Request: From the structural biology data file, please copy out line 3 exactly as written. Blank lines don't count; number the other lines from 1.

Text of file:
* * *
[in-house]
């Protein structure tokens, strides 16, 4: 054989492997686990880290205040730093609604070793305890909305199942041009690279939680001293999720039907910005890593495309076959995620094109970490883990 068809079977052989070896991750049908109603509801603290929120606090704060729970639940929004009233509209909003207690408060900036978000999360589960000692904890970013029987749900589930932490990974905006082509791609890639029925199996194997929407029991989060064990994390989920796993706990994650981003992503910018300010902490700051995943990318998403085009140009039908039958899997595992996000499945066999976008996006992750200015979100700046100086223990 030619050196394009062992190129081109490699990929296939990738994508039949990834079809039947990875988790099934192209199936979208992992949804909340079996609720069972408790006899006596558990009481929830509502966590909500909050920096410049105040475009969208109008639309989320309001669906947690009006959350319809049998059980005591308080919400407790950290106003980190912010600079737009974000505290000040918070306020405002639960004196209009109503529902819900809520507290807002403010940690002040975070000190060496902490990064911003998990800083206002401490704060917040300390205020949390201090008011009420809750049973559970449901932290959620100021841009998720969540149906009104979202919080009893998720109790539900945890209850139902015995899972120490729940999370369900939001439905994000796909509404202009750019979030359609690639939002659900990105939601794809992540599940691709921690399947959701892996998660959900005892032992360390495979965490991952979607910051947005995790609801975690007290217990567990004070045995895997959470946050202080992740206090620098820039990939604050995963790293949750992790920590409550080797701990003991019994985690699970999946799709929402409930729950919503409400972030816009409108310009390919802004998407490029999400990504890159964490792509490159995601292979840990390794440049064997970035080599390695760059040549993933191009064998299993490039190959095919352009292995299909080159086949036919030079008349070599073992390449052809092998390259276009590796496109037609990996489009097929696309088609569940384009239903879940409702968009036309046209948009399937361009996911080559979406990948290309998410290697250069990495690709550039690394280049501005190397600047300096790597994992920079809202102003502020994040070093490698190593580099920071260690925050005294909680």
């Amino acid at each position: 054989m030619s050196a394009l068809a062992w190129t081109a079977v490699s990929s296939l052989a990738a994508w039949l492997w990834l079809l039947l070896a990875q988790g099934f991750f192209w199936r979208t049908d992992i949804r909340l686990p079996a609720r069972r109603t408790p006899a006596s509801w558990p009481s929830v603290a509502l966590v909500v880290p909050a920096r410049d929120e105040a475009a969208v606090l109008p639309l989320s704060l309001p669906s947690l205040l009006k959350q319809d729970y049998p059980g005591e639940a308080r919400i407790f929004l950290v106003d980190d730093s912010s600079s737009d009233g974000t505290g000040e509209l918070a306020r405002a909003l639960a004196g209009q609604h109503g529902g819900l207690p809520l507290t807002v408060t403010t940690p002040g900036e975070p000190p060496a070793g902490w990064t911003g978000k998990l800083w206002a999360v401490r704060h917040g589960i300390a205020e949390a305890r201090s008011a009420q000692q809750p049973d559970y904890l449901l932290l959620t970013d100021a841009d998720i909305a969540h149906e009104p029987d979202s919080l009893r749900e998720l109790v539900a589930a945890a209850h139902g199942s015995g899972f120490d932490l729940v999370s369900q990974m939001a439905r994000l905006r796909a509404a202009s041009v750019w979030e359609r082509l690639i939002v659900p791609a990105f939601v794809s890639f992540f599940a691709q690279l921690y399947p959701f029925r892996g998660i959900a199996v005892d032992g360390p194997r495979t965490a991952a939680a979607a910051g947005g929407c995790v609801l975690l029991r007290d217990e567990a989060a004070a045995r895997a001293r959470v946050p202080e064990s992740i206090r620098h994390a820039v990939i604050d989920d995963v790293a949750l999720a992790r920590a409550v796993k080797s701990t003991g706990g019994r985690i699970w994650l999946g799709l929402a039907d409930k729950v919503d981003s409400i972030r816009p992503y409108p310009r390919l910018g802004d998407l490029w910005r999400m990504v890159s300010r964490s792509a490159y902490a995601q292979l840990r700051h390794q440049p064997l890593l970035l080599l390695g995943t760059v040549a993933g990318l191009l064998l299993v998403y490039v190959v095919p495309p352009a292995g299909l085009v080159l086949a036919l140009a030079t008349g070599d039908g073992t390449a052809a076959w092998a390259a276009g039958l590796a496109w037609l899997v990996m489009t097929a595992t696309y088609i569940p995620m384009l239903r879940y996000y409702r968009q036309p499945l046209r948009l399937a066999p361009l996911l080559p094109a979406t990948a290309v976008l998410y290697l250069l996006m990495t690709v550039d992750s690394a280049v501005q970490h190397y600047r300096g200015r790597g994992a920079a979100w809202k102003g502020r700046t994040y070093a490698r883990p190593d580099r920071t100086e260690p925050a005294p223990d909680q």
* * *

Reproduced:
């Amino acid at each position: 054989m030619s050196a394009l068809a062992w190129t081109a079977v490699s990929s296939l052989a990738a994508w039949l492997w990834l079809l039947l070896a990875q988790g099934f991750f192209w199936r979208t049908d992992i949804r909340l686990p079996a609720r069972r109603t408790p006899a006596s509801w558990p009481s929830v603290a509502l966590v909500v880290p909050a920096r410049d929120e105040a475009a969208v606090l109008p639309l989320s704060l309001p669906s947690l205040l009006k959350q319809d729970y049998p059980g005591e639940a308080r919400i407790f929004l950290v106003d980190d730093s912010s600079s737009d009233g974000t505290g000040e509209l918070a306020r405002a909003l639960a004196g209009q609604h109503g529902g819900l207690p809520l507290t807002v408060t403010t940690p002040g900036e975070p000190p060496a070793g902490w990064t911003g978000k998990l800083w206002a999360v401490r704060h917040g589960i300390a205020e949390a305890r201090s008011a009420q000692q809750p049973d559970y904890l449901l932290l959620t970013d100021a841009d998720i909305a969540h149906e009104p029987d979202s919080l009893r749900e998720l109790v539900a589930a945890a209850h139902g199942s015995g899972f120490d932490l729940v999370s369900q990974m939001a439905r994000l905006r796909a509404a202009s041009v750019w979030e359609r082509l690639i939002v659900p791609a990105f939601v794809s890639f992540f599940a691709q690279l921690y399947p959701f029925r892996g998660i959900a199996v005892d032992g360390p194997r495979t965490a991952a939680a979607a910051g947005g929407c995790v609801l975690l029991r007290d217990e567990a989060a004070a045995r895997a001293r959470v946050p202080e064990s992740i206090r620098h994390a820039v990939i604050d989920d995963v790293a949750l999720a992790r920590a409550v796993k080797s701990t003991g706990g019994r985690i699970w994650l999946g799709l929402a039907d409930k729950v919503d981003s409400i972030r816009p992503y409108p310009r390919l910018g802004d998407l490029w910005r999400m990504v890159s300010r964490s792509a490159y902490a995601q292979l840990r700051h390794q440049p064997l890593l970035l080599l390695g995943t760059v040549a993933g990318l191009l064998l299993v998403y490039v190959v095919p495309p352009a292995g299909l085009v080159l086949a036919l140009a030079t008349g070599d039908g073992t390449a052809a076959w092998a390259a276009g039958l590796a496109w037609l899997v990996m489009t097929a595992t696309y088609i569940p995620m384009l239903r879940y996000y409702r968009q036309p499945l046209r948009l399937a066999p361009l996911l080559p094109a979406t990948a290309v976008l998410y290697l250069l996006m990495t690709v550039d992750s690394a280049v501005q970490h190397y600047r300096g200015r790597g994992a920079a979100w809202k102003g502020r700046t994040y070093a490698r883990p190593d580099r920071t100086e260690p925050a005294p223990d909680q």